I reviewed the American Airlines Flagship Lounge New York JFK shortly after it opened in 2017. And I recently reviewed the incredible Flagship First Dining inside the Flagship lounge there. But it’s the business class Flagship lounge that more customers will have access to, and I hadn’t been since before the pandemic. An update is in order.
Finding The American Airlines Flagship Lounge New York JFK
Once you pass through the security checkpoint in New York JFK’s terminal 8, veer to the left and walk forward to the elevator. That’s how you go up a floor to the American Airlines Flagship Lounge New York JFK. This space also used to house the main Admirals Club in the terminal, but that space was converted to expand Flagship. Now there’s only one Admirals Club, on the midfield concourse.
Currently the lounge is open 4 a.m. – 11:15 p.m. but that will be extended come June with the launch of the airline’s Doha flight which leaves after midnight.
When you enter the lounge there’s a set of check-in desks where you’ll show your credentials (usually boarding pass) for access to the lounge. Then you can turn either right or left – left is where most of the food is, right is quieter space.
When I entered the hallway to the left there was an unstaffed champagne display. I walked past it into the lounge.
The Main Lounge
The lounge is large with plenty of seating – it was busy but not crowded when I visited at around 5 p.m. (though likely gets even busier as some of the later international flights approach).
I do find the overhead lighting to be too bright and institutional, but other design elements offset this far better than they do in redesigned Admirals Clubs.
You’re going to find numerous seating zones for work and relaxation, whether it’s views of the tarmac, stools with power ports, work booths, or comfortable chairs.
You’ll also find a large enclosed ‘quiet area’ which didn’t have very many people at all in it, even when the rest of the lounge was fairly busy.
This is the most attractive area from a design perspective, and also in some ways the most functional, and it what gets photographed most:
And of course the lounge has showers on offer, even more valuable now that it’s open to eligible passengers on arrival and not just departure.
Food and Beverage
The key to the value proposition of this lounge is the buffet. They’re no longer offering a limited menu to order off of, like they did when the lounge first opened (‘Bridge Dining’), but the self-serve options are extensive and high quality.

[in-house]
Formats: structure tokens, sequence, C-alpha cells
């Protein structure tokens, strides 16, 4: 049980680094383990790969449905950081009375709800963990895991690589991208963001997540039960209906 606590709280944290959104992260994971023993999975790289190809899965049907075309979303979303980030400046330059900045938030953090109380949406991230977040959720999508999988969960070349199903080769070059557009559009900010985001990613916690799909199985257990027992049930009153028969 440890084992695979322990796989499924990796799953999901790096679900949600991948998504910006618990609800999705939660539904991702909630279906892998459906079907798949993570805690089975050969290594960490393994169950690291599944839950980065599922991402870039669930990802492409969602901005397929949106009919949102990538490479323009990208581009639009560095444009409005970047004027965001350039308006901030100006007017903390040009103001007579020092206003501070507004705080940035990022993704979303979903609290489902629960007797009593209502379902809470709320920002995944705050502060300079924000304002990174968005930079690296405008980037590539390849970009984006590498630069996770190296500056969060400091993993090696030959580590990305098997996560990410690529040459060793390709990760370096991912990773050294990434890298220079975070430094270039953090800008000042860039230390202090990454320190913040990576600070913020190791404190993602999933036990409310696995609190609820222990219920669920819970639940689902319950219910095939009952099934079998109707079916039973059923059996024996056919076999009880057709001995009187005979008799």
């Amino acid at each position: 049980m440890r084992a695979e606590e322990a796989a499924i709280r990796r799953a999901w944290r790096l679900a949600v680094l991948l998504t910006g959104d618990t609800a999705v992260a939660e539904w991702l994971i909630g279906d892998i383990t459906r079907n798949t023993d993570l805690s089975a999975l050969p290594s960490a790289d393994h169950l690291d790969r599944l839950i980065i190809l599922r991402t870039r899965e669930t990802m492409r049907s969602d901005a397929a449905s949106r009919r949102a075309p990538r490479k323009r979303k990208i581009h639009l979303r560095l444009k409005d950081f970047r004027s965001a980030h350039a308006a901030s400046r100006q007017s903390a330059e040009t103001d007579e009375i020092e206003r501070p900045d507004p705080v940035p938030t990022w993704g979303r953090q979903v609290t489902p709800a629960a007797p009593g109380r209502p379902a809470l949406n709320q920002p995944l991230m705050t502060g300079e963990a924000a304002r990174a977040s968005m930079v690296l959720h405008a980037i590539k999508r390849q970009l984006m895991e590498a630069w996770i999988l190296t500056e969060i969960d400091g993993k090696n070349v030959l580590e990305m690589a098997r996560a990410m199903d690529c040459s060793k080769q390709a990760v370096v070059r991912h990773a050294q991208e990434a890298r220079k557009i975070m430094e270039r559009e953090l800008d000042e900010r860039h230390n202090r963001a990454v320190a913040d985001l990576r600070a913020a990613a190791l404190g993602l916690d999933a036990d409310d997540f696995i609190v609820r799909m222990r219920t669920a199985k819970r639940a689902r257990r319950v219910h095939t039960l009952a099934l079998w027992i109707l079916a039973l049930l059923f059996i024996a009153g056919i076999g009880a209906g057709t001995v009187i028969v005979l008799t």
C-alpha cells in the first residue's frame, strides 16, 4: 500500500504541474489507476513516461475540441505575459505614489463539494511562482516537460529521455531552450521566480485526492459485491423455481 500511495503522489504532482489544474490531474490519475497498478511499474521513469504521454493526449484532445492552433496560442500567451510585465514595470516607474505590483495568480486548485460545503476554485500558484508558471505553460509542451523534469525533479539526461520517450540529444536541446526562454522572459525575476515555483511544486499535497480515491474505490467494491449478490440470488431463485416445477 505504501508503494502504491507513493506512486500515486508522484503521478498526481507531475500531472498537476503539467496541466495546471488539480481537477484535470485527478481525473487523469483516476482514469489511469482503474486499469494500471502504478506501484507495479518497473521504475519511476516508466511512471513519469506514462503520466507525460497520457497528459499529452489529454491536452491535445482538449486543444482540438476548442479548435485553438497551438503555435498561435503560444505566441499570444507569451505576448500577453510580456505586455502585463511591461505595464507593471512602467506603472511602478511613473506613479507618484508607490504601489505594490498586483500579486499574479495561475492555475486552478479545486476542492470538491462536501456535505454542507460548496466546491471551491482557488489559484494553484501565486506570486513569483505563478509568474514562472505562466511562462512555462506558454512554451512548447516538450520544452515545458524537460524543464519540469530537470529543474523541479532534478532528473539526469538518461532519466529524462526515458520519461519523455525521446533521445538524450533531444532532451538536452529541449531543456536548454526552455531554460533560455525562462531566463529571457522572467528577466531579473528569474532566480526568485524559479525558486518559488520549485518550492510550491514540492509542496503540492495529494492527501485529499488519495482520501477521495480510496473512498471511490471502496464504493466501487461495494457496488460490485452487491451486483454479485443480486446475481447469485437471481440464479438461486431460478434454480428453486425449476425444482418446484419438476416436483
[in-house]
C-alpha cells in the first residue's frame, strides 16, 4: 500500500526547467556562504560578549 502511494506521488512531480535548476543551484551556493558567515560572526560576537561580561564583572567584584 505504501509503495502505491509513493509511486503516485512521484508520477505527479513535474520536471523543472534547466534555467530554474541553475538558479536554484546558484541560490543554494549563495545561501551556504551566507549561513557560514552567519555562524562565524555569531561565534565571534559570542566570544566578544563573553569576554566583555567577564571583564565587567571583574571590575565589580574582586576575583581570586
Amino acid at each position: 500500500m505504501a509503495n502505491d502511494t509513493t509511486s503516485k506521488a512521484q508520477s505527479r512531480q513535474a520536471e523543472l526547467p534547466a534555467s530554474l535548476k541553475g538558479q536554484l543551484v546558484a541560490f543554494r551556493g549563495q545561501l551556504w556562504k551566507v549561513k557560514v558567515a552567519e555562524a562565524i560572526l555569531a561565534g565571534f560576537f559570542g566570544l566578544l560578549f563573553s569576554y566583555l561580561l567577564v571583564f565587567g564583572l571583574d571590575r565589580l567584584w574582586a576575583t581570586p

The food was attractively presented, and dishes are refilled constantly. It looked genuinely good – this isn’t your Admirals Club Snack Tower of Sadness, and it wasn’t Golden Corral. These are quality dishes that make a meal with plenty of variety and choice.
There’s even a selection of desserts that looked delicious.
Beyond the food there’s also a nice and extensive self-service bar as well as refrigerators with beer and soft drinks (plus the requisite soda and coffee machines).
In addition to finding drinks in the main kitchen area there’s also drinks offered elsewhere in the lounge for convenience.
Finally, in the middle of the lounge and just beyond the buffet is the lounge’s centerpiece, the wine and champagne bar:
The ‘Quiet Space’ No One Uses Inside The American Airlines Flagship Lounge New York JFK
Instead of walking left into the Flagship lounge, where the buffet is located, consider turning to your right. That’s where the old ‘Bridge Dining’ space inside the lounge used to be (where Flagship lounge guests could order off of a menu) and also where the Admirals Club on the main concourse was located.
The Flagship lounge was expanded into the old Admirals Club space, leaving the club on the midfield concourse as the only space at JFK for Admirals Club members.
Very few people use this rather large space. It has its own bar and snack area, though it isn’t catered as extensively as the main lounge. Visit the main area for food, or even bring the food back with you into this quiet area of the lounge.
Accessing Flagship Lounges
American Airlines Flagship lounges are generally a little bit less impressive than United Polaris lounges, but many more customers have access. Entrance isn’t restricted just to same day business class passengers. Mid-tier elites flying international coach can use them, and mid-tier oneworld partner elites can even use them when traveling domestically. The broad access to an elevated lounges makes me a span.
Specifically access to the American Airlines Flagship Lounge New York JFK and other Flagship lounges is available to:
- Business and first class passengers flying on a oneworld airline to Asia; Australia or New Zealand; Europe; South America (excluding Bolivia, Colombia, Ecuador, Guyana, Suriname and Venezuela) as well as business and first class passengers flying premium transcon routes (New York – Los Angeles and San Francisco and certain Miami and Boston – Los Angeles flights as well as New York JFK – Orange County).
- Business class passengers on long haul Hawaii flights
- American Platinum members and above and Alaska MVP Gold members and above who are flying to one of these eligible destinations on a oneworld airline.
- oneworld sapphire and emerald members in programs other than American AAdvantage and Alaska Airlines Mileage Plan who are flying on any oneworld flight (including American and Alaska domestic flights)
- ConciergeKey members flying on a oneworld airline, including American and Alaska domestic
Access was recently expanded to include not just prior to departure of a qualifying flight, or a departure connecting to a qualifying flight, but also after arrival of a qualifying flight. Treating it as an arrivals lounge can be great for after a redeye from the West Coast landing in New York. And now oneworld sapphire members flying domestically to cities with Flagship lounges can have a meal on arrival.